Step 1 – understand the science
All of us need activities which keep us grounded and present in our bodies and environment, but for trauma survivors grounding helps to combat the post-traumatic cycle of intrusive memories and emotions which can alternate with avoidance and numbing.
Trauma is what happens in our body when our nervous system has been overwhelmed by an event. The window of tolerance1 is a helpful way of understanding our nervous system.
When we are in the top zone we are in hyper-arousal (fight/flight), experiencing too much arousal and intense emotions such as anxiety, fear, adaptation, anger, irritation.
When we are in the bottom zone we are in hypo-arousal, (freeze/immobility) experiencing too little arousal and feeling frozen, spaced out, numb or disconnected.
In the optimal zone of the window of tolerance we are tolerating our emotions, feeling calm, present and alert. We can rest, digest and connect with others easily.
Grounding is one way of helping you regulating your nervous system, connecting with a sense of safety in your body, so you can stay within your window of tolerance.
Step 2 – Gather objects for your kit
You need a small basket, container or bag. Something big enough to hold a collection of items. Although grounding literally relies on having a connection to the ground in practice it is helpful to cover as many senses as possible.
Tactile and visual – things you can touch and examine
Soft cloth or material
Something with edges
Auditory – something that makes a sound
Olfactory – things you can smell
Citrus scented candle
Scent to spray
Kinesthetic – reminders written on a card
‘Press your feet into the ground’
‘Move your body’
‘Breathe in through your nose and slowly out through your mouth’
Grounding statements written on a card
‘I am safe now’
‘That was then and this is now’
Step 3 – begin to connect to your own nervous system
Once you have collected some items the next crucial step is noticing when you are moving out of your window of tolerance. Pausing, connecting with your body and noticing whether you are feeling hyper-aroused (anxious, irritable) or hypo-aroused (disconnected/shutting down), or within your window of tolerance (calm and present). Initially you might want to set a reminder to do this throughout the day, or anchor this check-in to something you already do regularly, like making a hot drink or using the toilet. When you notice yourself outside your window then use your grounding kit.
Step 4 – practice practice practice
Find out what works for you. Is it scent? Touch?
A good idea is also to practice grounding using an item you usually have on you (jewellery, keys, phone). However if you get caught out and don’t have a grounding object when you need one you can use anything around you. It is less about having the ‘right’ things and more about using what you have in the best way.
With objects to look at or touch the key is to really notice. For example looking at or touching the stone as if it is the first time. Noticing every little blemish, rough patch, the way it catches the light, whether it feels warm or cool.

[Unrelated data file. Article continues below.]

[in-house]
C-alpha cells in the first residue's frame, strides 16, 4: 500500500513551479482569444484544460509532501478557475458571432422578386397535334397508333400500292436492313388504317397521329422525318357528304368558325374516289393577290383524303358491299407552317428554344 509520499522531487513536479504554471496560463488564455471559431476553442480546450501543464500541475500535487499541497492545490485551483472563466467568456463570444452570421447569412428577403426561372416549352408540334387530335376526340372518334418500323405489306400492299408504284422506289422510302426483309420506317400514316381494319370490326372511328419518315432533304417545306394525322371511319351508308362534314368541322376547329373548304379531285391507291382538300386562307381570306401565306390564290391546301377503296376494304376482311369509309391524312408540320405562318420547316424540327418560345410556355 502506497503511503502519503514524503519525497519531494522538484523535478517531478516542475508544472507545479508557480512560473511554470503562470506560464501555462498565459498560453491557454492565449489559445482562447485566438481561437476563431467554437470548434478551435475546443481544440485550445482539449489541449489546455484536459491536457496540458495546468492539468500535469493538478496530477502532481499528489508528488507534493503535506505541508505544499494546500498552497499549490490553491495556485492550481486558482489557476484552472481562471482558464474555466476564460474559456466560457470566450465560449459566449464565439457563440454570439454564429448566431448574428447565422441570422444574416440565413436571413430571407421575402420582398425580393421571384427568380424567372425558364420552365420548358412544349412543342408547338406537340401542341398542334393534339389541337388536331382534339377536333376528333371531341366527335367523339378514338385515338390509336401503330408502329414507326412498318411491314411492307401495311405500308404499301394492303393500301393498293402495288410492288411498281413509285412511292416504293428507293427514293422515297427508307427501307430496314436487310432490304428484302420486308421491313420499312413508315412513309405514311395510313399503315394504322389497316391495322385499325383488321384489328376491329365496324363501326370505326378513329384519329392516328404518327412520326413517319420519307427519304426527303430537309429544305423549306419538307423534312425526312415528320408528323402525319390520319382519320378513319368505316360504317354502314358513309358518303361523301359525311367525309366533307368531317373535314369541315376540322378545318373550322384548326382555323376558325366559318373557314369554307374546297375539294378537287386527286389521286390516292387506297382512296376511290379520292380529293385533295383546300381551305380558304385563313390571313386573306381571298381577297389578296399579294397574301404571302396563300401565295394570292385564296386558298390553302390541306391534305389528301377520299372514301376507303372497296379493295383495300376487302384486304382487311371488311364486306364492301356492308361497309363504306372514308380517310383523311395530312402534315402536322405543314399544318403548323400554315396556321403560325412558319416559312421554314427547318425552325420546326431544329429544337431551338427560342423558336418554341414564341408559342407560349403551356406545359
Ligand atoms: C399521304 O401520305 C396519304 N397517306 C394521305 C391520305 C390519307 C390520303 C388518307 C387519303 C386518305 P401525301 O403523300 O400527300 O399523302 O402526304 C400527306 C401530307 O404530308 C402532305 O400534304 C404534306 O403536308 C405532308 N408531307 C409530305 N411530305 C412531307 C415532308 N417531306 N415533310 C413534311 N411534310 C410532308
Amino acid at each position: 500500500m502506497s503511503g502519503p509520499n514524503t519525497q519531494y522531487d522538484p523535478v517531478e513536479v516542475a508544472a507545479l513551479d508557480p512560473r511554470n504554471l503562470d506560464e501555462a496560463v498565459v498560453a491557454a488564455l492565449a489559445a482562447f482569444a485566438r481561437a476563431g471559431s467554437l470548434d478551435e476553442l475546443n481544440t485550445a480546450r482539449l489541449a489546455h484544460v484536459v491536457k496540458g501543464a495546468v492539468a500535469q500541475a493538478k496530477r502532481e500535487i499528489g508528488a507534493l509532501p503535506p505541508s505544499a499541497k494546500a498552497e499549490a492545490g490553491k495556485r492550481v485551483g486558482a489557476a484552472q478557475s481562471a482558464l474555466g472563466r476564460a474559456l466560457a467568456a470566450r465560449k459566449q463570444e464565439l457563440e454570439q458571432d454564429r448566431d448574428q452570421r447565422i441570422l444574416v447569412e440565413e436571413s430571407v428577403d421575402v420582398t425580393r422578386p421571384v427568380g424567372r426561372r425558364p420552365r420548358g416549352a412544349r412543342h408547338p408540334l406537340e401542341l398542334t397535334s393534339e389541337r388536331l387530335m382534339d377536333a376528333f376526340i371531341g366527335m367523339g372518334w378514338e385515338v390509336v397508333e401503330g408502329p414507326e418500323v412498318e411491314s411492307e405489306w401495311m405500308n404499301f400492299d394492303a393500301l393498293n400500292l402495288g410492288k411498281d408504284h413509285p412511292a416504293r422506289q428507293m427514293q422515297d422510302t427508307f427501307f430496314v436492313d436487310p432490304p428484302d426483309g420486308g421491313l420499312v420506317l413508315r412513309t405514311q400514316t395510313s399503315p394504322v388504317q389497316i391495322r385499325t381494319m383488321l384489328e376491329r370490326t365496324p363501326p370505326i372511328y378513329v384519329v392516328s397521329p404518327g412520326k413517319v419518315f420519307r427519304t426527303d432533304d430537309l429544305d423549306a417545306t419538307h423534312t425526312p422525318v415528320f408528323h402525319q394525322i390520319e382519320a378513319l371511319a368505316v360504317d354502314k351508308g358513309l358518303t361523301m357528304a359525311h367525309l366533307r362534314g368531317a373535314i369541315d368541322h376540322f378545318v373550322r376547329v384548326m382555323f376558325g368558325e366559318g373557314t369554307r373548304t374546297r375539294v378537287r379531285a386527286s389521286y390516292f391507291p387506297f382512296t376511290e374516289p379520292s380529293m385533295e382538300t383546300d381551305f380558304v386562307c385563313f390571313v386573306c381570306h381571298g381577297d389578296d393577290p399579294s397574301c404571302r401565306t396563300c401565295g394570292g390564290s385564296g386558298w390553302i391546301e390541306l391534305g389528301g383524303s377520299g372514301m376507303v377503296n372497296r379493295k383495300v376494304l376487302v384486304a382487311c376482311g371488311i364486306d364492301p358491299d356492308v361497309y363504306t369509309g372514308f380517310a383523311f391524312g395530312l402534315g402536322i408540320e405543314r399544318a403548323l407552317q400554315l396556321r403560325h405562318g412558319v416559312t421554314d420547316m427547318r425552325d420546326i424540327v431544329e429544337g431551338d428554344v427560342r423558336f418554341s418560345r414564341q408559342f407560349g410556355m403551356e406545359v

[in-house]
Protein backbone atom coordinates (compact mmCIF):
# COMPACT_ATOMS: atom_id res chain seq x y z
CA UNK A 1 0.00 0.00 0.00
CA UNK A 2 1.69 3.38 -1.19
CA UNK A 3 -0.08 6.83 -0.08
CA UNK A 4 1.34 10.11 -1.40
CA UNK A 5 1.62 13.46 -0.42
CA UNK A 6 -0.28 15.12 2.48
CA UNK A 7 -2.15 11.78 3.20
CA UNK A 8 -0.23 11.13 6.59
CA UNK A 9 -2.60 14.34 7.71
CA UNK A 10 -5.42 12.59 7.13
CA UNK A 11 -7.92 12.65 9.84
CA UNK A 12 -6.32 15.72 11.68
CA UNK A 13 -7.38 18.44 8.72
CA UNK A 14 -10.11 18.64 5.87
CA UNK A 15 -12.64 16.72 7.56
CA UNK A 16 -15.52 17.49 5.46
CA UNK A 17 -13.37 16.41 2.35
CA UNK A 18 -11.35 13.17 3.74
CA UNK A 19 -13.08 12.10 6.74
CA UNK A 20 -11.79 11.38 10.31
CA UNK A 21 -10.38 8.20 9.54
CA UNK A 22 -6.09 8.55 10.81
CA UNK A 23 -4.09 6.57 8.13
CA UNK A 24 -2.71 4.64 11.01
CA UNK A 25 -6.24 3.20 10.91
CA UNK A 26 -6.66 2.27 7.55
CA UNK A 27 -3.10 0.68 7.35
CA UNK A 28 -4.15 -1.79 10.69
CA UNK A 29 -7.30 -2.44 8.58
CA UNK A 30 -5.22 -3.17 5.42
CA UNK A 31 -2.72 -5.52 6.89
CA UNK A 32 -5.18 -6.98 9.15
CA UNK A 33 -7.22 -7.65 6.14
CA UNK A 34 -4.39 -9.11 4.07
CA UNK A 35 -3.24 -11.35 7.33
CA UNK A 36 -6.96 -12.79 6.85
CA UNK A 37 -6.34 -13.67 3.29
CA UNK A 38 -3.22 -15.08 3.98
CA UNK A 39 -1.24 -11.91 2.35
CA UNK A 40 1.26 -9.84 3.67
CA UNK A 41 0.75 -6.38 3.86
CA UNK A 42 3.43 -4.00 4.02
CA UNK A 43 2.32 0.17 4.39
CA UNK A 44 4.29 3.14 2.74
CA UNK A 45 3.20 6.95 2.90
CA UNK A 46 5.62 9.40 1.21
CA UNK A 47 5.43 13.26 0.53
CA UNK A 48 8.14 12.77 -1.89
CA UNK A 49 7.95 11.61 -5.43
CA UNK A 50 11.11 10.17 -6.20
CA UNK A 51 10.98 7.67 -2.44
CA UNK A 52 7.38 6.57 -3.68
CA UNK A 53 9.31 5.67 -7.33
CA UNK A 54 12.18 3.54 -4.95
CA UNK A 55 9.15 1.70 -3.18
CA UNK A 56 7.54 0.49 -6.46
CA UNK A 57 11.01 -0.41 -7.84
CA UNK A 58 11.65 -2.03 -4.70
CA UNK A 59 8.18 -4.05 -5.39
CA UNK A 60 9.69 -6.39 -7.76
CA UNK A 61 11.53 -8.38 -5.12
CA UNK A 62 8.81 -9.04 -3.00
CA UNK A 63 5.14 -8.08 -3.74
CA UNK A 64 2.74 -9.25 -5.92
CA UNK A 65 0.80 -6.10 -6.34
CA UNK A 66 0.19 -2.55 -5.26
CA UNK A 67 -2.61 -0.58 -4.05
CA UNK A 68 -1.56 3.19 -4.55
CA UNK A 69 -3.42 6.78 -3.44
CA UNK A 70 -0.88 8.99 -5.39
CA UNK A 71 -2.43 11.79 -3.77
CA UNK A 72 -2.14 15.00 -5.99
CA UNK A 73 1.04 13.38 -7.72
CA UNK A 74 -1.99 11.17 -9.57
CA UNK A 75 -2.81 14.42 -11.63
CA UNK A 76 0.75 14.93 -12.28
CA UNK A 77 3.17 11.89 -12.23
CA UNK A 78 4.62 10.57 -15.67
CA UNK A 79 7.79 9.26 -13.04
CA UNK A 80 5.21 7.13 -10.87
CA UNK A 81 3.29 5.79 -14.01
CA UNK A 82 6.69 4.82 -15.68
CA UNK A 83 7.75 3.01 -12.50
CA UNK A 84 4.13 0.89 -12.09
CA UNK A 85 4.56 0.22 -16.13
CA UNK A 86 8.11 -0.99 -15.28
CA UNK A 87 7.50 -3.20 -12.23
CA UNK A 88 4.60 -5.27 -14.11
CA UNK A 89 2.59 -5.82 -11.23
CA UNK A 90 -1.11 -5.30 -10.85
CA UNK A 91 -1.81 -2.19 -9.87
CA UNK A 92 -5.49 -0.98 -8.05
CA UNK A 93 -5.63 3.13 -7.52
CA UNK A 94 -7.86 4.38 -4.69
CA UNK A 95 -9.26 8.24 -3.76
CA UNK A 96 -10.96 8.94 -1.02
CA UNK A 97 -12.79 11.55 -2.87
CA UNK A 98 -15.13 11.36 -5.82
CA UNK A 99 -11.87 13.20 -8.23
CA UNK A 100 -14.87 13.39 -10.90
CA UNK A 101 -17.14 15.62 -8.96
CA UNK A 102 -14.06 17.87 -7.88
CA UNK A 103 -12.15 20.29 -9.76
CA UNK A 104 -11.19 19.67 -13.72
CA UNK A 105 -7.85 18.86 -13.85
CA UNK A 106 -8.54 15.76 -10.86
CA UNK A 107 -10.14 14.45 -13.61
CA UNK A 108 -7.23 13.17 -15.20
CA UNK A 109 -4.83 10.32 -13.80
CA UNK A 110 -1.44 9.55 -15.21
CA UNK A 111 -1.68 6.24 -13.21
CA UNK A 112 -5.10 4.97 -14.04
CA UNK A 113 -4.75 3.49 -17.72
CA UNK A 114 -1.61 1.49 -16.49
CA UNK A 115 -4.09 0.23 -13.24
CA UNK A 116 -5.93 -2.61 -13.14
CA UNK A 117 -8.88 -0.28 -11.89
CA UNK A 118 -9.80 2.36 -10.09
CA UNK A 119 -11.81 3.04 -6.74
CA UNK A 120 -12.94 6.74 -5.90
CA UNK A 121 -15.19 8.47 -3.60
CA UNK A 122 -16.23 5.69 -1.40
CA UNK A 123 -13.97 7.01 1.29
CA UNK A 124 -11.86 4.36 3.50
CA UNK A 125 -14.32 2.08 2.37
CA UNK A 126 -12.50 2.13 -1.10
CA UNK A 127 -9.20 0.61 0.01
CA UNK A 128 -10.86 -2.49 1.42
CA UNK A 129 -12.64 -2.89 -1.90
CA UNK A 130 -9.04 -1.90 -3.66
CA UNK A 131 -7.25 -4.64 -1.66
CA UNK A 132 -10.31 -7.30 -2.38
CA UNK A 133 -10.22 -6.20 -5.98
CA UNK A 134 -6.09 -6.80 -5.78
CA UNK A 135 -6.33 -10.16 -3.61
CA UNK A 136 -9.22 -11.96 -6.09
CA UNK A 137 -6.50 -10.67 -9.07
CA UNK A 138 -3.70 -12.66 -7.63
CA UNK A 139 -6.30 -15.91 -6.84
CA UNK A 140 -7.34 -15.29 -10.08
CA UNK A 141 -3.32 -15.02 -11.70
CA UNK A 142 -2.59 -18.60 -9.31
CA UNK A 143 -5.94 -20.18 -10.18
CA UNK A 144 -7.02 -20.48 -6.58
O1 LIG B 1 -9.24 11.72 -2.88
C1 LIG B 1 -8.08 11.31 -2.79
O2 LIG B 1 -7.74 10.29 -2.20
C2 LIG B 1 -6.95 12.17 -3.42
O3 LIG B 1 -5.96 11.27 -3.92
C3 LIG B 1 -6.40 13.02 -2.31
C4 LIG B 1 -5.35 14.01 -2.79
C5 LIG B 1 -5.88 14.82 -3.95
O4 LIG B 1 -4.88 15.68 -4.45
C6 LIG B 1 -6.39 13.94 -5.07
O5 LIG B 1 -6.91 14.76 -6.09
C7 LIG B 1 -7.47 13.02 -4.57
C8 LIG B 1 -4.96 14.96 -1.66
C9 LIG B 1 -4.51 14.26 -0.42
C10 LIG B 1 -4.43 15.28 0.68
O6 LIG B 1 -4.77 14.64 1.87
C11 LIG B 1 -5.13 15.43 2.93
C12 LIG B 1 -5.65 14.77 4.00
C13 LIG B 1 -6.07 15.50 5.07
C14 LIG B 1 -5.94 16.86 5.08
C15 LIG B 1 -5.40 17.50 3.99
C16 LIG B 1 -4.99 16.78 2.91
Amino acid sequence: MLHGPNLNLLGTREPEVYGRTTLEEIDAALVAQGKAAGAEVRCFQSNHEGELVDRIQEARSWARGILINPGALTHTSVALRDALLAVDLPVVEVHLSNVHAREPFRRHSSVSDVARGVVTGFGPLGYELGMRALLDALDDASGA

Step 5 – prepare for challenges
There may be events on the horizon which you know will pull you out of the optimal zone. This might be when you are beginning to do trauma focussed therapy and I encourage people to have a grounding kit with them during our online therapy sessions for this reason.
Other times you want to consciously remember to have your kit to hand could be when you are going into a situation which you associate with distress or trauma. In my perinatal work this is typically the first trip to hospital after birth trauma, scans after pregnancy loss or during fertility treatment, hearing a baby cry.
Not all professionals are trauma-aware so I recommend you print this article and share with people in your care team so they understand and support you with grounding.
A case example
Mary* was anxious about her upcoming c-section, experiencing intrusive memories of her previous traumatic birth triggered by the smell of hospital disinfectant. She had permission from her obstetrician to bring in a small piece of towelling washed in scented fabric softener that she stroked and smelt throughout the procedure. Her birth partner recited her grounding statement ‘you are safe’. Mary stayed grounded and had a positive birth experience.
If you realise you are struggling with trauma symptoms and moving outside your window of tolerance in a way which is upsetting you might benefit from therapy. Contact me and I will help you every step of the way.
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Miriam ~ Helping you have Better Beginnings
* a pseudoname
1 Siegel, Daniel J. (1999) The Developing Mind: Toward a Neurobiology of Interpersonal Experience. New York: Guilford Press.
I am a highly experienced Clinical Perinatal Psychologist specialising in helping people in the perinatal period. Supporting women who are hoping to be mothers, preparing to be mothers or are mothers already.
I started Better Beginnings after experiencing challenges on my own journey to motherhood. It made me reflect on how hard this period can be. Fortunately, I had a group of friends who were there to support me. But if I felt like this, with my psychologist training, how were other parents coping?
I became passionate about using my expertise as a Perinatal Clinical Psychologist to make a positive difference to other mother’s early parenthood experiences.